Metta World Peace rides subway to Madison Square Garden for game

Knicks forward Metta World Peace rode the subway Wednesday with his childhood friends and fans from Queensbridge where he grew up to Madison Square Garden where he played his first game as a member of the Knicks.  Videojournalist: Yeong-Ung Yang (Oct. 30, 2013)

Knicks forward Metta World Peace rode the subway Wednesday with his childhood friends and fans from Queensbridge where he grew up to Madison Square Garden where he played his first game as a member of the Knicks. Videojournalist: Yeong-Ung Yang (Oct. 30, 2013)

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The rattling sound of the approaching subway car delivered the news that Metta World Peace has been waiting for his whole life.

Finally, it was time to leave Queensbridge and head into Manhattan to join the Knicks.

The vibrations of the arriving F train getting louder by the second, the man formerly known as Ron Artest stood up from the bench where he had been sitting (next to a surprised fan, of course) and laughed as he watched the train come to stop.

"This," he said, "is something I've always wanted to do."

Then he boarded the subway car, bound for the Garden.

His dream of becoming a Knick finally a reality in his 15th year in the NBA, World Peace thought it would only be appropriate to return home to Queensbridge and take the subway to his first regular-season game at the Garden, like he had done so many times as a youngster.

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So a little past 4:30 Wednesday afternoon, World Peace arrived with a few friends on 21st Street and 41st Avenue, an intersection that borders the Queensbridge housing projects where he grew up.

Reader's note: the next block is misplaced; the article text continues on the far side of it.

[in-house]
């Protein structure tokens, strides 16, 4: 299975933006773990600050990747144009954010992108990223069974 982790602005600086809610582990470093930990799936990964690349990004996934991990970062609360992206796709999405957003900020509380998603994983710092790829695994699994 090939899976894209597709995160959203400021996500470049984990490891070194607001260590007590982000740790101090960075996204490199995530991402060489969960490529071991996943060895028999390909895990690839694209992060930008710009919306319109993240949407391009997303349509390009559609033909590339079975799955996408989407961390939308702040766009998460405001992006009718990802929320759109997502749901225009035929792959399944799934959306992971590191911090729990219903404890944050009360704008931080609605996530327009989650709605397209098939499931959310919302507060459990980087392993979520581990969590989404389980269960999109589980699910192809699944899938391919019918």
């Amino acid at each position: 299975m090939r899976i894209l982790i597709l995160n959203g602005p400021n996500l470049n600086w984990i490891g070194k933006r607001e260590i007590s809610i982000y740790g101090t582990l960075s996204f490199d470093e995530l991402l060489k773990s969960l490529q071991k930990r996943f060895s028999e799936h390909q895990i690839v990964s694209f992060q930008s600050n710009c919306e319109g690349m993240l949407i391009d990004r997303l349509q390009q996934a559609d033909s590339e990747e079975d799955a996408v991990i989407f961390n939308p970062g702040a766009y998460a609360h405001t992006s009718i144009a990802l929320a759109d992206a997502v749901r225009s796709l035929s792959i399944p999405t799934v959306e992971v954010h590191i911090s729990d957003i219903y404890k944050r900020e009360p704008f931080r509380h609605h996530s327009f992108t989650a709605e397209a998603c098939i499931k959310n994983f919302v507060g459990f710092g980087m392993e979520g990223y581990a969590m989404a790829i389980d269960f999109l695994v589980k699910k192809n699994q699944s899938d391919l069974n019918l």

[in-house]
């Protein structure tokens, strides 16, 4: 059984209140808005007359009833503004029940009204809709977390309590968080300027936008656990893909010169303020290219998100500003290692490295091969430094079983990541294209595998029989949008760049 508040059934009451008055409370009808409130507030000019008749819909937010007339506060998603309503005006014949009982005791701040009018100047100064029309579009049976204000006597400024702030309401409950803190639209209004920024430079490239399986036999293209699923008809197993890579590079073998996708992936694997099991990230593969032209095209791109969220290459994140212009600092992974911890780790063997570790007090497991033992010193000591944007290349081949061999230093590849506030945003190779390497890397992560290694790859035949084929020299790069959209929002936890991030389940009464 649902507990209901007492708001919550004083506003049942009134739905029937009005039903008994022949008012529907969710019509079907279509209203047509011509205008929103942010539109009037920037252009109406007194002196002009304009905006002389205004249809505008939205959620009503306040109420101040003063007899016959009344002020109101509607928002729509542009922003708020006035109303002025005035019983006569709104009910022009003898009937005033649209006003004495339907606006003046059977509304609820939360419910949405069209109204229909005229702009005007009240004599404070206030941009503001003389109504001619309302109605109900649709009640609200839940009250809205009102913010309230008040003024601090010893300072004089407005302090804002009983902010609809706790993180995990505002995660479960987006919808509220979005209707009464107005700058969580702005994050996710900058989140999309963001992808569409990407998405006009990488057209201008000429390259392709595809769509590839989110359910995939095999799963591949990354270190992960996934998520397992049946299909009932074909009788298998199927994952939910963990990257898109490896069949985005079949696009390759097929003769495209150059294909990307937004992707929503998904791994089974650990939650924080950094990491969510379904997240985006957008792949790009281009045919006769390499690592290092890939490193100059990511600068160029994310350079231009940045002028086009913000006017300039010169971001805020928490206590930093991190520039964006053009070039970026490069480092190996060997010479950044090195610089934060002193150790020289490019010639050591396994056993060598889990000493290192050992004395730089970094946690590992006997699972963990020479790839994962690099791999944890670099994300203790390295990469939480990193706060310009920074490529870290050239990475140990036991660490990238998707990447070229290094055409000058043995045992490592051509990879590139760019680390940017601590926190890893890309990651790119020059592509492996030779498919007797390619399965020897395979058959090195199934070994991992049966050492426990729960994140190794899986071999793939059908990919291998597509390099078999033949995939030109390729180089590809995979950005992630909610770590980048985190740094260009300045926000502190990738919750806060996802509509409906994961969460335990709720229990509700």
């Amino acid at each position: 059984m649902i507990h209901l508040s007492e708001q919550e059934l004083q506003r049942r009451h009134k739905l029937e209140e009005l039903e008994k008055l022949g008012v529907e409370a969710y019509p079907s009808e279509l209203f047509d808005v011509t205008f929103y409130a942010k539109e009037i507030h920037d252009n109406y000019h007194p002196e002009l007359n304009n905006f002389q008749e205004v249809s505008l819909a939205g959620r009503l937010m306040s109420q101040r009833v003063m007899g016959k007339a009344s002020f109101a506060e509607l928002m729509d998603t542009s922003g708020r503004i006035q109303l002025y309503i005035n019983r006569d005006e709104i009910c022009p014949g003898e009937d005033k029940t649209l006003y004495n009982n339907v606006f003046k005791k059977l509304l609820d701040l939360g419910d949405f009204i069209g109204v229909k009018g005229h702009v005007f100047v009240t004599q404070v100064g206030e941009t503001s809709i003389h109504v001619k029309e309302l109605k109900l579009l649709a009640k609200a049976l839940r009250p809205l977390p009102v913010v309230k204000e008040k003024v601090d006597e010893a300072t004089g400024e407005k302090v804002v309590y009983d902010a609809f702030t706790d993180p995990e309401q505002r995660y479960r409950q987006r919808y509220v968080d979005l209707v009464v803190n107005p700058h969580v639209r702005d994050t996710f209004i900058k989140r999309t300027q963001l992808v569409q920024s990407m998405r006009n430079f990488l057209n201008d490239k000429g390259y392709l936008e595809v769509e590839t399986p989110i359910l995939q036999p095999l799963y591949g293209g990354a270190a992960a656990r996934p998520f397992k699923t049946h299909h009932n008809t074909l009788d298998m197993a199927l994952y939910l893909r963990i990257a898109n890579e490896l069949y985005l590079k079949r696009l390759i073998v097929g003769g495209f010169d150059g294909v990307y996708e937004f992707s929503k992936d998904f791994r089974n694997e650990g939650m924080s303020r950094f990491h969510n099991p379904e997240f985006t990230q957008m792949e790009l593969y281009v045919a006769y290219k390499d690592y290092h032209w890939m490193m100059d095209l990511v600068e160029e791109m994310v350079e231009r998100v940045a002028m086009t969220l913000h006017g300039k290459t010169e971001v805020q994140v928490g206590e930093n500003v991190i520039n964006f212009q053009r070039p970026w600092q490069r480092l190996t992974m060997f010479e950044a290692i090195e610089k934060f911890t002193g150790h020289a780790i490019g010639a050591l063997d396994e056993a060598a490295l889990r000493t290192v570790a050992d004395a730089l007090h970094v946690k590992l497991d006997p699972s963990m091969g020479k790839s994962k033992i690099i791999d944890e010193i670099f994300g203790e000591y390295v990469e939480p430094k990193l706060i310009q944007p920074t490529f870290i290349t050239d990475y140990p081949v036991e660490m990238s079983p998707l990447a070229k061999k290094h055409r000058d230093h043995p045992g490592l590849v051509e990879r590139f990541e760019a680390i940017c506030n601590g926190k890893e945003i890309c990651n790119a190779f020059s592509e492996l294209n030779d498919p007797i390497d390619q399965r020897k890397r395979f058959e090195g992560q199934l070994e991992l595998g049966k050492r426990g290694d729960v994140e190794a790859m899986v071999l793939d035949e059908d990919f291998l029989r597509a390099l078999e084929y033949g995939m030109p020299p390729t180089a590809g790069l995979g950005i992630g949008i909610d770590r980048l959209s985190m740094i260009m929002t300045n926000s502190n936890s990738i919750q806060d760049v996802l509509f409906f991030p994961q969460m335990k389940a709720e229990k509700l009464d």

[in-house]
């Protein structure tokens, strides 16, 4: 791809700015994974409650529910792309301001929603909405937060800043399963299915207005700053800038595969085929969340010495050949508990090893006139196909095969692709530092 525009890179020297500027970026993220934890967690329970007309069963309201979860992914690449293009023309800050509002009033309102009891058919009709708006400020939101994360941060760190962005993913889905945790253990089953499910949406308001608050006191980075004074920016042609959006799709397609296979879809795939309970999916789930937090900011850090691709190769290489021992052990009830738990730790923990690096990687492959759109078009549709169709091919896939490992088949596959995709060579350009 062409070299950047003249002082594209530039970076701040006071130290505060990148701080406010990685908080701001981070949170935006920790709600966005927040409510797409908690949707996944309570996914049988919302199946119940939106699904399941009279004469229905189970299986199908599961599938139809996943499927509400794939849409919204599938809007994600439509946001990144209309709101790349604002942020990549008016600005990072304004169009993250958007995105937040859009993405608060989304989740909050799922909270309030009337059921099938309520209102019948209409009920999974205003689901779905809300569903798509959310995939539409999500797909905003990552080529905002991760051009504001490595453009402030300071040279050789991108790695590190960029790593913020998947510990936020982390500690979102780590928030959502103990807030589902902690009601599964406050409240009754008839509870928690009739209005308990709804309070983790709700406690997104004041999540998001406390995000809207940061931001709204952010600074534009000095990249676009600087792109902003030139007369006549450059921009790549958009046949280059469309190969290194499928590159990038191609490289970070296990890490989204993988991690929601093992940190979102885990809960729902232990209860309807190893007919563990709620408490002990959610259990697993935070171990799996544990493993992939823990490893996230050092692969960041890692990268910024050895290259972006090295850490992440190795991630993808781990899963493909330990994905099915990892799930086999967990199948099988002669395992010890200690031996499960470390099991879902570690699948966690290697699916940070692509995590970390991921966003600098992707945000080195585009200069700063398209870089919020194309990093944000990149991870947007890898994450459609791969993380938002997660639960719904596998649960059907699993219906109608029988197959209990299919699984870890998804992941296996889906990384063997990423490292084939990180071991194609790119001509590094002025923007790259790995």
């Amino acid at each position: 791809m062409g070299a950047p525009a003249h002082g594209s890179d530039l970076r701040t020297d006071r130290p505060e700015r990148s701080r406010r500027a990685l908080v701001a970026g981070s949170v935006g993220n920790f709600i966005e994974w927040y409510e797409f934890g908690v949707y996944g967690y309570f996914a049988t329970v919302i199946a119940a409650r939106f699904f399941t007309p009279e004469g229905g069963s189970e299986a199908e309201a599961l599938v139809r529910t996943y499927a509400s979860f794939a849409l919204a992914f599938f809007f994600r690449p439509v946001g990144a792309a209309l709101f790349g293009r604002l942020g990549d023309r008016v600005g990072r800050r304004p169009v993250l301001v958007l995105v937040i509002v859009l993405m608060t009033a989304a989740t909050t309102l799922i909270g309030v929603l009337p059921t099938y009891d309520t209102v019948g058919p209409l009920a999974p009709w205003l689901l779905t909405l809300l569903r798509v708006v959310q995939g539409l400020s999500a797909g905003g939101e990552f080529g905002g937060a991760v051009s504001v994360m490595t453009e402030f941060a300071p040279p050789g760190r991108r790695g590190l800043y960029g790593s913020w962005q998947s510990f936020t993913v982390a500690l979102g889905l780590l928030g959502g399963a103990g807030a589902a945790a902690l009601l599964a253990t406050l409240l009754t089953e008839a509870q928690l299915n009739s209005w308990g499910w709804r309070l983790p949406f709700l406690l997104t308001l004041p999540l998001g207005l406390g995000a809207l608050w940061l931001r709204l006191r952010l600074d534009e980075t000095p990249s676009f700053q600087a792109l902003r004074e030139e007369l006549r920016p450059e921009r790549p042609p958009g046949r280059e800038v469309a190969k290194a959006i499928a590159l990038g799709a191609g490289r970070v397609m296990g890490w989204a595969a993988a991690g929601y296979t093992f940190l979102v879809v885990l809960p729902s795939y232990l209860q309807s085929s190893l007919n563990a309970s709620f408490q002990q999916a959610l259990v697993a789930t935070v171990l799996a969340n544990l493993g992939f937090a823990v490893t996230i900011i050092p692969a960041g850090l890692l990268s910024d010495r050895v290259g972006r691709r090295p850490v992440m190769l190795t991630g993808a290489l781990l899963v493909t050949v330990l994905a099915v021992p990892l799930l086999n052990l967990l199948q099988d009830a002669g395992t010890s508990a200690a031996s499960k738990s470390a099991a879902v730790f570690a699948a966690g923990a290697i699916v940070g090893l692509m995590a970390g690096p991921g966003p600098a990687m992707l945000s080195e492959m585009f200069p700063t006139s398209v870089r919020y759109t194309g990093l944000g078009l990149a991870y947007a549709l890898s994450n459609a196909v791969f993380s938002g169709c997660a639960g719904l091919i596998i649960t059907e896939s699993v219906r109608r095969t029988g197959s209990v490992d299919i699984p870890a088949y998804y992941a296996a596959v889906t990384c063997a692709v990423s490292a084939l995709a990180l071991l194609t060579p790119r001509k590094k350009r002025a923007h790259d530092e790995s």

Instantly people who had been milling around the subway steps recognized him. People called out, "Hey, Ron!" -- no one calls him Metta around here -- and World Peace stopped to shake hands and hug about a dozen people. Someone handed him a phone to talk into.

Through the turnstile, World Peace noticed a crowd was following him, and the platform quickly started to fill. "I've got to get a seat," he said, laughing. "I can't be standing." He did have a basketball game to play in a few hours, after all.

Once on the train, the first thing he wanted to do was guess how many stops until 34th Street, to show he hasn't forgotten his roots. But as the 15-minute ride continued, he grew somewhat wistful, recalling memories of growing up Artest.

Of course he was disappointed that the Knicks passed on him in 1999 to take Frederic Weis, who never played a game for them. But the St. John's product has come to believe that he was too immature then to handle what comes with playing at home.

"I was 19 years old, making a ton of money and I didn't know what to do with it," he said while riding the train, occasionally glancing out the window behind him for signs of where he was.

Throughout his career, he said he entertained thoughts of joining the Knicks, but said he didn't think the interest ever was reciprocated. Eventually, he said he figured it wasn't meant to be for him.

"I never thought this day would come," he said.

But then it did, after the Lakers waived him over the summer and the Knicks swooped in. And as he made his opening-day commute Wednesday, it seemed as if he almost didn't believe at times that this finally was happening.

Dressed in dark jogging pants, a black T-shirt featuring his "TruWarrior" street ball nickname and a dark puffy vest, World Peace also carried a backpack with the Knicks logo, which he proudly showed off while on the train.

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He said he's "been through a lot" over the years, both on and off the court, oftentimes living a "dysfunctional" life. But he believes his experiences have prepared him to play in New York City, just a subway ride from his home.

"Being a Knick in my 15th season, I'm not caught off guard," he said.

And with that, the train slowed to a stop at 34th Street and Herald Square, a few blocks from the Garden, his new home.

"This is us," World Peace said as the train stopped, and off he went, finally a Knick.

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